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Chapter 7

Henry pawed awkwardly through the smoke in the upper halls. He had attempted to guide himself by the walls, but they were too hot. The paper was crimpling, and he expected at any moment to have a flame burst from under his hands.

"Jimmie!"

He did not call very loud, as if in fear that the humming flames below would overhear him.

"Jimmie! Oh, Jimmie!"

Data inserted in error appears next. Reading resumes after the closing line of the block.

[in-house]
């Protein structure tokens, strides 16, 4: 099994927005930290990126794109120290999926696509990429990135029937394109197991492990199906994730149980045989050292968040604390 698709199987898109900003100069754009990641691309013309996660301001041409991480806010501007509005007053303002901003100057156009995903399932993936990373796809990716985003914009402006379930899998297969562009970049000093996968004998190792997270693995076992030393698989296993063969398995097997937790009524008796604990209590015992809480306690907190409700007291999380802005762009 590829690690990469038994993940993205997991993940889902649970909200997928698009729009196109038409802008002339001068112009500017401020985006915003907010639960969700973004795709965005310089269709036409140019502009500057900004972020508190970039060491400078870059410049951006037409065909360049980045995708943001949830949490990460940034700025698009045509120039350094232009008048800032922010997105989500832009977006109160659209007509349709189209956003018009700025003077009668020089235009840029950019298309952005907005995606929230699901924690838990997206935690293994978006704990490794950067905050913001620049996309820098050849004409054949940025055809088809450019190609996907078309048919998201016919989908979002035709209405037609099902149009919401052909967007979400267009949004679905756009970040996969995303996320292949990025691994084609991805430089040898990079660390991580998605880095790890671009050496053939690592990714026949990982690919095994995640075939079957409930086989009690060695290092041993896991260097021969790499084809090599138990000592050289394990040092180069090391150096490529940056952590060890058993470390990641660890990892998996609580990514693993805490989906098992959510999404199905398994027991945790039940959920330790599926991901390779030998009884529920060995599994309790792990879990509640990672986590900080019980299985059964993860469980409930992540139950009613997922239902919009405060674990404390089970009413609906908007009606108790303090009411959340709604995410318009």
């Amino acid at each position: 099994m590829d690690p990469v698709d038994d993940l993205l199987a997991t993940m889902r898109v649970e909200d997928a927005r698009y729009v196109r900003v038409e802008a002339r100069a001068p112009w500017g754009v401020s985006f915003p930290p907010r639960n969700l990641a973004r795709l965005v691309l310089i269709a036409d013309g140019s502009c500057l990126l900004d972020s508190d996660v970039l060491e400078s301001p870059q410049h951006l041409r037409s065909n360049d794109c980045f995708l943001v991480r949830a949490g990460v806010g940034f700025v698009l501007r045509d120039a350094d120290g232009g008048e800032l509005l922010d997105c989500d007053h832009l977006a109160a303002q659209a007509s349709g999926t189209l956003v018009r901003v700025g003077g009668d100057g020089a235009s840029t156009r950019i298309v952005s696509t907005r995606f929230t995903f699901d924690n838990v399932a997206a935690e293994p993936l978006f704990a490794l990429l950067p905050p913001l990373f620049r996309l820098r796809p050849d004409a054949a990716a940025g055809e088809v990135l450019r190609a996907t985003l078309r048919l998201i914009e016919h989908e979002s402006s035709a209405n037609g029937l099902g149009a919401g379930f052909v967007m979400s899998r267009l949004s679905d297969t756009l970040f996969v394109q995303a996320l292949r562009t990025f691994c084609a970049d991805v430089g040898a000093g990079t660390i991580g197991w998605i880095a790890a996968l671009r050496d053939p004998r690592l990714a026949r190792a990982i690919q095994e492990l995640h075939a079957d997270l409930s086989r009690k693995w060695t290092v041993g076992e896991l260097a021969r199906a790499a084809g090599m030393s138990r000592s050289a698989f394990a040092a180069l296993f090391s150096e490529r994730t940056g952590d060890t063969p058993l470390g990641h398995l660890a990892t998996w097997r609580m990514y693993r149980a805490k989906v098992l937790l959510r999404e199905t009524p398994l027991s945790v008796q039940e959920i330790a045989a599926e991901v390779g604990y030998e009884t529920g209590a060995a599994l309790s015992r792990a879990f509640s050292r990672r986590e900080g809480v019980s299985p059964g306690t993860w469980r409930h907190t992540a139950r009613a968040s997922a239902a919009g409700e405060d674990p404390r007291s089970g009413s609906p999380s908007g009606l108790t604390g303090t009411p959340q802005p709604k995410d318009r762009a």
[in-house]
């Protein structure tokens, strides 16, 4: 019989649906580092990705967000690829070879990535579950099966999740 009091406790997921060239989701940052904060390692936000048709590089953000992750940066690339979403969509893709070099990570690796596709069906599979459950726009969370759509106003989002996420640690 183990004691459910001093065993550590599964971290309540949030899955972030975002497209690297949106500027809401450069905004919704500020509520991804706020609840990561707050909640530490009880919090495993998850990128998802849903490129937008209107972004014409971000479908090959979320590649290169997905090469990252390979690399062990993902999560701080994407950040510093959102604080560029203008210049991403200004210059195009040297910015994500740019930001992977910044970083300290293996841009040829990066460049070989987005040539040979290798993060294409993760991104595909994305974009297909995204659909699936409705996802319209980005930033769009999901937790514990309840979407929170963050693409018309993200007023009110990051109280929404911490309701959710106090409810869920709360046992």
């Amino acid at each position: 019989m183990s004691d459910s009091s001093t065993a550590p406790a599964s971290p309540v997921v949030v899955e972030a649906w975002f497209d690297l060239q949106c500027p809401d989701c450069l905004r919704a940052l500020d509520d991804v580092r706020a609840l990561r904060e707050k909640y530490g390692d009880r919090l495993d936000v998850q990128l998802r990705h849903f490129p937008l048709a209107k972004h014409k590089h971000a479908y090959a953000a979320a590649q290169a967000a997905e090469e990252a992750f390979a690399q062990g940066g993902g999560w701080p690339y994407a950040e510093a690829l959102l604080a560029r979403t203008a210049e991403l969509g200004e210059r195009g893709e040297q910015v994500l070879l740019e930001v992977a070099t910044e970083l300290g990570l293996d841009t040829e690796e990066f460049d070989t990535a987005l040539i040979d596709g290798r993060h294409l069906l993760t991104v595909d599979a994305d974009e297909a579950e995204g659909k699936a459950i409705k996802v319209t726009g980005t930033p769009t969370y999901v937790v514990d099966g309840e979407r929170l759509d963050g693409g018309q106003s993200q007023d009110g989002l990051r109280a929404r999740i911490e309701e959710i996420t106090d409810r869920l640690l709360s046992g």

Stumbling and panting, he speedily reached the entrance to Jimmie's room and flung open the door. The little chamber had no smoke in it at all. It was faintly illuminated by a beautiful rosy light reflected circuitously from the flames that were consuming the house. The boy had apparently just been aroused by the noise. He sat in his bed, his lips apart, his eyes wide, while upon his little white-robed figure played caressingly the light from the fire. As the door flew open he had before him this apparition of his pal, a terror-stricken negro, all tousled and with wool scorching, who leaped upon him and bore him up in a blanket as if the whole affair were a case of kidnapping by a dreadful robber chief. Without waiting to go through the usual short but complete process of wrinkling up his face, Jimmie let out a gorgeous bawl, which resembled the expression of a calf's deepest terror. As Johnson, bearing him, reeled into the smoke of the hall, he flung his arms about his neck and buried his face in the blanket. He called twice in muffled tones: "Mam-ma! Mam-ma!" When Johnson came to the top of the stairs with his burden, he took a quick step backward. Through the smoke that rolled to him he could see that the lower hall was all ablaze. He cried out then in a howl that resembled Jimmie's former achievement. His legs gained a frightful faculty of bending sideways. Swinging about precariously on these reedy legs, he made his way back slowly, back along the upper hall. From the way of him then, he had given up almost all idea of escaping from the burning house, and with it the desire. He was submitting, submitting because of his fathers, bending his mind in a most perfect slavery to this conflagration.